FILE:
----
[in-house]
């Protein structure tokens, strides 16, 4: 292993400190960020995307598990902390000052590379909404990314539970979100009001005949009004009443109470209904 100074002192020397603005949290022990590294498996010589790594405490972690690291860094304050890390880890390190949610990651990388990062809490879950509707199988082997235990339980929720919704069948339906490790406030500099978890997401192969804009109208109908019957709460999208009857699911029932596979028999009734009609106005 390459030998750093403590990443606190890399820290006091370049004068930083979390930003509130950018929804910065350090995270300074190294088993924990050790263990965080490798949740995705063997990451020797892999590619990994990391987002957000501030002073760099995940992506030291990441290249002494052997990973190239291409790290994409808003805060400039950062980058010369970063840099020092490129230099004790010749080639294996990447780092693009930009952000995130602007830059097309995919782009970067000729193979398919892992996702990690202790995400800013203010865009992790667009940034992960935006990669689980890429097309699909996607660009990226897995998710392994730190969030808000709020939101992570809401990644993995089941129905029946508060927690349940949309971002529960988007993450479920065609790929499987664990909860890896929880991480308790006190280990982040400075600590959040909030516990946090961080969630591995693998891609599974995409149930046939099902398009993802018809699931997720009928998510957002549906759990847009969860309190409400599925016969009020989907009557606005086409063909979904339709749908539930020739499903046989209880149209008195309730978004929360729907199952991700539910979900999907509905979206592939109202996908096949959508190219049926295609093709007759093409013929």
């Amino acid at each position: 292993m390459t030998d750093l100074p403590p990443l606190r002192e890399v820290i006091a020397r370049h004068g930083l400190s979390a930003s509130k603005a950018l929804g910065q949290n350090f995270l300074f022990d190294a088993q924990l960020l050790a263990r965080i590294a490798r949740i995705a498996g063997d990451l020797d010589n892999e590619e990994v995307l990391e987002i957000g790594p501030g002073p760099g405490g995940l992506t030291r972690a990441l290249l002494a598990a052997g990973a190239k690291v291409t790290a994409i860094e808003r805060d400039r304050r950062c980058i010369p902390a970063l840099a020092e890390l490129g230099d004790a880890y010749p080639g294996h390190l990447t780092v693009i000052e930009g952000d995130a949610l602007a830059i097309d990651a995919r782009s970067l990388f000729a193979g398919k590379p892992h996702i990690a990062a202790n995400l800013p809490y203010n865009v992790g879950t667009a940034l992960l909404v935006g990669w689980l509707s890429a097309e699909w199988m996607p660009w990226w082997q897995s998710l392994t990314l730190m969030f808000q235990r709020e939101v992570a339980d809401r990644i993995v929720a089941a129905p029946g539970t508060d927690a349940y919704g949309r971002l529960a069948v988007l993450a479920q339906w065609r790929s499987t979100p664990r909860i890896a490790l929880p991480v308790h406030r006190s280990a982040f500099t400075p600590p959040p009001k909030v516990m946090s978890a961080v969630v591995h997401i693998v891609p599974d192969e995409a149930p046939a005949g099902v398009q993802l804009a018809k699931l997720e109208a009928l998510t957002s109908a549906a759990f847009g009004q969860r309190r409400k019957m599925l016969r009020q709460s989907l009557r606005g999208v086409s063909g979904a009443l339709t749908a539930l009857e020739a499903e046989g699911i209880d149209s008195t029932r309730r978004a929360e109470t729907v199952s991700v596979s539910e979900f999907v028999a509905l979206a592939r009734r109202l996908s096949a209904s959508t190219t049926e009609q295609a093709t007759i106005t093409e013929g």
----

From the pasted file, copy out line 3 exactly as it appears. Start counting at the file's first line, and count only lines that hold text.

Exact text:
């Amino acid at each position: 292993m390459t030998d750093l100074p403590p990443l606190r002192e890399v820290i006091a020397r370049h004068g930083l400190s979390a930003s509130k603005a950018l929804g910065q949290n350090f995270l300074f022990d190294a088993q924990l960020l050790a263990r965080i590294a490798r949740i995705a498996g063997d990451l020797d010589n892999e590619e990994v995307l990391e987002i957000g790594p501030g002073p760099g405490g995940l992506t030291r972690a990441l290249l002494a598990a052997g990973a190239k690291v291409t790290a994409i860094e808003r805060d400039r304050r950062c980058i010369p902390a970063l840099a020092e890390l490129g230099d004790a880890y010749p080639g294996h390190l990447t780092v693009i000052e930009g952000d995130a949610l602007a830059i097309d990651a995919r782009s970067l990388f000729a193979g398919k590379p892992h996702i990690a990062a202790n995400l800013p809490y203010n865009v992790g879950t667009a940034l992960l909404v935006g990669w689980l509707s890429a097309e699909w199988m996607p660009w990226w082997q897995s998710l392994t990314l730190m969030f808000q235990r709020e939101v992570a339980d809401r990644i993995v929720a089941a129905p029946g539970t508060d927690a349940y919704g949309r971002l529960a069948v988007l993450a479920q339906w065609r790929s499987t979100p664990r909860i890896a490790l929880p991480v308790h406030r006190s280990a982040f500099t400075p600590p959040p009001k909030v516990m946090s978890a961080v969630v591995h997401i693998v891609p599974d192969e995409a149930p046939a005949g099902v398009q993802l804009a018809k699931l997720e109208a009928l998510t957002s109908a549906a759990f847009g009004q969860r309190r409400k019957m599925l016969r009020q709460s989907l009557r606005g999208v086409s063909g979904a009443l339709t749908a539930l009857e020739a499903e046989g699911i209880d149209s008195t029932r309730r978004a929360e109470t729907v199952s991700v596979s539910e979900f999907v028999a509905l979206a592939r009734r109202l996908s096949a209904s959508t190219t049926e009609q295609a093709t007759i106005t093409e013929g």